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October 22, 2019
How to Run a Successful AMA for Your Blockchain Project
How to Run a Successful AMA for Your Blockchain Project
October 22, 2019

Running a successful AMA is harder than it looks. On Reddit alone, there have been AMAs that seem to show that there actually might just be such a thing as bad publicity. Whether it’s by an individual or by a company, it seems that nobody really is immune to blowbacks from poorly thought out PR moves. 

Before you and/or your project are thinking of hosting an AMA, it’s important to figure out first if an AMA is the best use of your time, and what the objective of your AMA is. The best AMAs are purpose-driven: sometimes they are held in conjunction with an announcement, other times they are held in order to answer customer concerns following a crisis. Basically, more people are going to engage with your AMA if something’s going on.

As AMAs can be surprisingly resource-intensive, it’s important to first sit down and really think about whether or not an AMA should be on the horizon for your project.

If the answer is yes, then read on for our tips on launching a successful AMA.

 

 

Announce and Market your AMA in advance

To ensure max turnout and participation, announce your AMA and include details of when and where it will be held. Broadcast these details to all your available outlets, including your website’s press release section and your social media channels.

The amount of time that an AMA can be announced in advance will depend on the situation at hand. If the AMA was to publicize a product/software launch, it’s more reasonable to announce that you have an AMA scheduled 2 weeks in advance compared to an AMA to address a community crisis. It’s best to take a look at social media and what people are saying about you in order to properly gauge the situation.

Of course, it’s better if your project has the luxury to schedule it a week or two in advance. You’ll see why in our next tip. 

Prepare Answers for Questions that might be Asked

When you conduct an AMA, you’re expected to be able to answer any and all questions submitted to you. People may be inclined to ask questions about where you are leading the project as a business, its tech, or even about how your project will be navigating regulations. These are questions that typically would span different departments in a company, and it’s important that whoever is in charge of hosting the AMA has the required knowledge pooled together in order to answer truthfully and accurately.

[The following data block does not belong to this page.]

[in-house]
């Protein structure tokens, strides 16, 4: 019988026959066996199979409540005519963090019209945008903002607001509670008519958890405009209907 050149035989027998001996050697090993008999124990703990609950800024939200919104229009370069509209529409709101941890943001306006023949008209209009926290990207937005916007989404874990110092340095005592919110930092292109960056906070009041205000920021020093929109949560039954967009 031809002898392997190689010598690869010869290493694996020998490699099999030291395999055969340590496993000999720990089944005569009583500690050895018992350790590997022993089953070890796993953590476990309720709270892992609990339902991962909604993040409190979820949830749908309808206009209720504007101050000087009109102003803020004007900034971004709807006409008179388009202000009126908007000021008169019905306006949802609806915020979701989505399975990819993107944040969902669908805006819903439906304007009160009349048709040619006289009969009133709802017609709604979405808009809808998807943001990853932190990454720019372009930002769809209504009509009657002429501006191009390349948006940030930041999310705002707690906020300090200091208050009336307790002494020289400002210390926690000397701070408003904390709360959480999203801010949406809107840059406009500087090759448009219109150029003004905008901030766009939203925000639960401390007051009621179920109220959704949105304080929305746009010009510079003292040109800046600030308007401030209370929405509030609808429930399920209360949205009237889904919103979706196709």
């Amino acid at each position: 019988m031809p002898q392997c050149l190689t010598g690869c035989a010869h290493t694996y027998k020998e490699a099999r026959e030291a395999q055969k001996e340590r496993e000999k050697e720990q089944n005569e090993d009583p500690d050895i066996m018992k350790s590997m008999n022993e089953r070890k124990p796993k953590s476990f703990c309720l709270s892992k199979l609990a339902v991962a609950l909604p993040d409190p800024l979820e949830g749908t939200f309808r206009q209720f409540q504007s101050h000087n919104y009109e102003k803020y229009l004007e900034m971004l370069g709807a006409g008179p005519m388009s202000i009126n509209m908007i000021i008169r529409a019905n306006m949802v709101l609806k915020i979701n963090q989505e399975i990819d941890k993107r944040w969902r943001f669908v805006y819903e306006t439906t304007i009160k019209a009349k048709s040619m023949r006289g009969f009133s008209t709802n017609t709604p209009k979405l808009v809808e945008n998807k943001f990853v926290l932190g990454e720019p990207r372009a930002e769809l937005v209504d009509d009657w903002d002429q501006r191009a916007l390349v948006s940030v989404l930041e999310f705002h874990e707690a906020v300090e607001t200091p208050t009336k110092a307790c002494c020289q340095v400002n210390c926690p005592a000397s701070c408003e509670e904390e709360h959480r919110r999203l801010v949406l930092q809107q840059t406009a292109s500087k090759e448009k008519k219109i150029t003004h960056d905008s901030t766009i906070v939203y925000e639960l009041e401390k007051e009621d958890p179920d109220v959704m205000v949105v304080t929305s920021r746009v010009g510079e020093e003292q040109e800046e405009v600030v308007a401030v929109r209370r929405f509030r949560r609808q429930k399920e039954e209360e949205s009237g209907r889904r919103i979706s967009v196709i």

The people asking these questions are not only expecting accuracy, but they also expect that these answers will come rolling off your tongue. Anything too slow and people might accuse you of being avoidant of their questions or being too calculated with your answers.

So, you don’t want to be caught with your pants down. You need to prepare a pool of questions.

What we can recommend is setting up a Google Sheet and sharing it with a team of colleagues. This team of colleagues should be diverse in their qualifications so that collectively you all can answer the pool of prepared questions.

Use that sheet as a brainstorming sheet for questions prep, and then have relevant team members pitch in their expertise in that same sheet to make sure that hard-hitting questions are answered swiftly and truthfully on the day of the AMA.

If possible, having this team on-board on the day of the AMA will ensure that any unforeseen questions relevant to their expertise won’t be left unanswered.

What to Do on the Big Day – Actually Answer the Questions

Let no questions fly past you unanswered. This is an Ask Me Anything, after all.

This includes the hard questions. No matter how tough the crowd, those questions need to be answered. Those questions won’t go away – the sooner you address them, the less damage to your project’s brand overall.

Also, showing that you are avoiding difficult questions will do nothing but raise another new set of questions – questions about whether or not your project is hiding something or whether or not you’re participating in the AMA in good faith.

Answer the fun questions too. They’re a good break from the serious questions, and more importantly, they make your project and your team more personable. It’s harder to be mad at someone you like.

Just don’t try too hard to be funny. It’s pretty easy to spot.

Wrapping Up – “Thank You”s and TL;DRs

People skilled at navigating conversations typically set the pace and tone to be on their terms from start to finish. AMAs are no different. Here are a few steps outlining what you should do after an AMA:

  1.       Send out an update announcing the conclusion of the AMA, and thank everyone for participating.
  2.       Gather up key information from the AMA (e.g. The most important questions and answers, the number of questions answered), and compile them into an infographic
  3.       Post the infographic on all social media channels along with a Thank-You message. This helps people who missed your AMA to catch up with the key issues discussed.

Conclusion:

Ultimately, it should be noted that all these steps in the AMA are for serving the purpose of what an AMA is all about – answering questions.

So even though some of these steps do require inter-departmental coordination, and may seem like a hassle to organize, they’re ultimately necessary to maximizing what you and your fanbase get out your AMA.

Are you feeling better prepared? What do you think of our tips? Do you think anything else should be added? Let us know in the comments below!

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